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E1132. Oh Carp! Radiographic and MRI Evaluation of Subtle Carpal Pathologies
Authors
  1. Frank Chen; Atlantic Health Systems
  2. Nirmaan Dayal; Atlantic Health Systems
  3. Michelle McBride; Atlantic Health Systems
  4. Lawrence Wang; Atlantic Health Systems
  5. Paul Schulze; Atlantic Health Systems
  6. Sean Mendonca; Atlantic Health Systems
Background
As emergency imaging volumes increase during call, radiologists and radiology residents often prioritize focusing on cross-sectional imaging modalities over radiographs. As such, radiographs are often treated as an afterthought. When reading through large number of cases in a time constraint, subtle pathologies in small joints such as hands and wrists may be overlooked or missed by less seasoned radiology residents. Attention to details in hands and wrists radiographs is vitally important for radiologists to recognize as small pathologies may alter the course of patient’s treatment plan dramatically. For example, subtle carpal fractures may be the difference between surgical treatment and conservative management. Delay recognition may sometimes even render the pathology non-operative and result in lasting negative consequence to the patient’s quality of life. The purpose for this presentation is to educate radiologists further in recognizing these pathologies more comfortably, ensuring proper and safer patient care.

Educational Goals / Teaching Points
1) Demonstrate relevant normal radiographic anatomy of the wrist on various projections with appropriate search patterns. 2) Illustrate clinically important, subtle and often missed carpal pathologies on wrist radiographs that may be helpful for radiologists. 3) Demonstrate MRI correlates for each pathology. Identify pitfalls in anatomic variants which radiologists should watch out for. 4) Provide the clinical aspects of each type of pathologies, such as mechanism of action, clinical presentation, and clinical consequences as they relate to orthopedic management.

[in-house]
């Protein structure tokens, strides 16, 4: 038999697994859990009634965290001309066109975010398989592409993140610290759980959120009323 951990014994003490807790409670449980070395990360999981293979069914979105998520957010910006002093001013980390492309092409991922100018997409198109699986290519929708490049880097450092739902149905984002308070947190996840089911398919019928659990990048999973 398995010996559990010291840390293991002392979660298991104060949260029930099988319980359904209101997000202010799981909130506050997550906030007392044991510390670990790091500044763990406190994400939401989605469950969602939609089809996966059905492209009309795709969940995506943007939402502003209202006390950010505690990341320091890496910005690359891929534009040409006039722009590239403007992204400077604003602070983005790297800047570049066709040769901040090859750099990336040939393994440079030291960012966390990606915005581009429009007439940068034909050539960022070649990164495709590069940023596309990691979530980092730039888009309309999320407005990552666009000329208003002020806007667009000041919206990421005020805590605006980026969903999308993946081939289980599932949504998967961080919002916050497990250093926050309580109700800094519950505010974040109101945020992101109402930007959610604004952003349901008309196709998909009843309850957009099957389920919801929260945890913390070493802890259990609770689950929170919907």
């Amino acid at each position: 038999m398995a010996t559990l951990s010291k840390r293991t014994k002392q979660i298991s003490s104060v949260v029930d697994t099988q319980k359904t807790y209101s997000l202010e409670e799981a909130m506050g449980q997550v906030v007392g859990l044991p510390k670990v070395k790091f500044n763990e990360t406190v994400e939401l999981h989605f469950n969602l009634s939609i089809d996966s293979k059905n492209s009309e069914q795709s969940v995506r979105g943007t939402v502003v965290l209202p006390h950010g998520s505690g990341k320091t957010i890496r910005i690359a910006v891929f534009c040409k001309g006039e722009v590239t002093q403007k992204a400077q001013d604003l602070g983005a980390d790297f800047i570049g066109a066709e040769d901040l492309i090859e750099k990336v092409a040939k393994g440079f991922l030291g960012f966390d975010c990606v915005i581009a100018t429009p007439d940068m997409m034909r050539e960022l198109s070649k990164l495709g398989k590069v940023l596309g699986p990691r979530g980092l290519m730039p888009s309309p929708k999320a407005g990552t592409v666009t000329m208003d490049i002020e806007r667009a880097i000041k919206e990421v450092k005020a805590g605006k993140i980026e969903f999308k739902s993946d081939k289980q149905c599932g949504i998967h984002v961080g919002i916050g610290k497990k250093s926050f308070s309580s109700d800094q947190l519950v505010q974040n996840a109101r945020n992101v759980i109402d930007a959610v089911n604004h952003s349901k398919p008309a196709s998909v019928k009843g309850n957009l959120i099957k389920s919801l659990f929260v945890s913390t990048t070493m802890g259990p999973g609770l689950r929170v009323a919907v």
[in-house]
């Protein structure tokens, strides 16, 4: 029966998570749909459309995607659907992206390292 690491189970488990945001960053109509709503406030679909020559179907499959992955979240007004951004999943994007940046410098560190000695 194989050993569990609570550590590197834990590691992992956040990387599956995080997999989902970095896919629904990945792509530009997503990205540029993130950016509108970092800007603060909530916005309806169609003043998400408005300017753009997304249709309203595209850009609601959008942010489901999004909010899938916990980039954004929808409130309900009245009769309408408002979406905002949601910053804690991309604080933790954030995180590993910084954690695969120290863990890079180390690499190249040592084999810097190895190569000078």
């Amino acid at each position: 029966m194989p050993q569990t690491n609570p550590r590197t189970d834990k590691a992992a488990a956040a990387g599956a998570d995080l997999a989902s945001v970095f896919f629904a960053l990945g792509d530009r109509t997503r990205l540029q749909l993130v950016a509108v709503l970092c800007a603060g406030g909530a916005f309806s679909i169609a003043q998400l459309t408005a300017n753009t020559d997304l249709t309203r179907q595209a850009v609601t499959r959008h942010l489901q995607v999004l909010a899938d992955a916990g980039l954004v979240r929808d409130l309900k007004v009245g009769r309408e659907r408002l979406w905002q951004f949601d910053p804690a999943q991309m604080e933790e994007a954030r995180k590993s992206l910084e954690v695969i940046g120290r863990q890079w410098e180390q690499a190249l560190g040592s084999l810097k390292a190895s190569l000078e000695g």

Key Anatomic/Physiologic Issues and Imaging Findings/Techniques
Topics for discussion and review of original images for each specific topic include: *Clinical presentation and relevant information. *Mechanisms of action of the Injury. *MR and radiographic imaging findings and pitfalls. *Treatment options from orthopedic standpoint. Specific topics with original images include: 1) Subtle carpal bone fractures. 2) Lunate Dislocation. 3) Preilunate Dislocation. 4) Volar intercalated segmental instability (VISI). 5) Dorsal intercalated segmental instability (DISI). 6) Scapholunate advanced collapse (SLAC). 7) Scaphoid nonunion advanced collapse (SNAC). 8) Kienbock’s disease. 9) Ulnar impaction syndrome.

Conclusion
We aim to educate radiologists and clinicians in recognizing various subtle carpal bone pathologies on radiographs as it pertains to clinical presentation and management options. As volume for imaging increase over time, it is imperative for radiologists to be vigilant in recognizing these pathologies and to determine when further correlation with MRI is indicated. It is a necessary aspect of the radiologist's role as consultant to communicate these findings in the most clinically relevant way to ensure effective proper intervention as needed.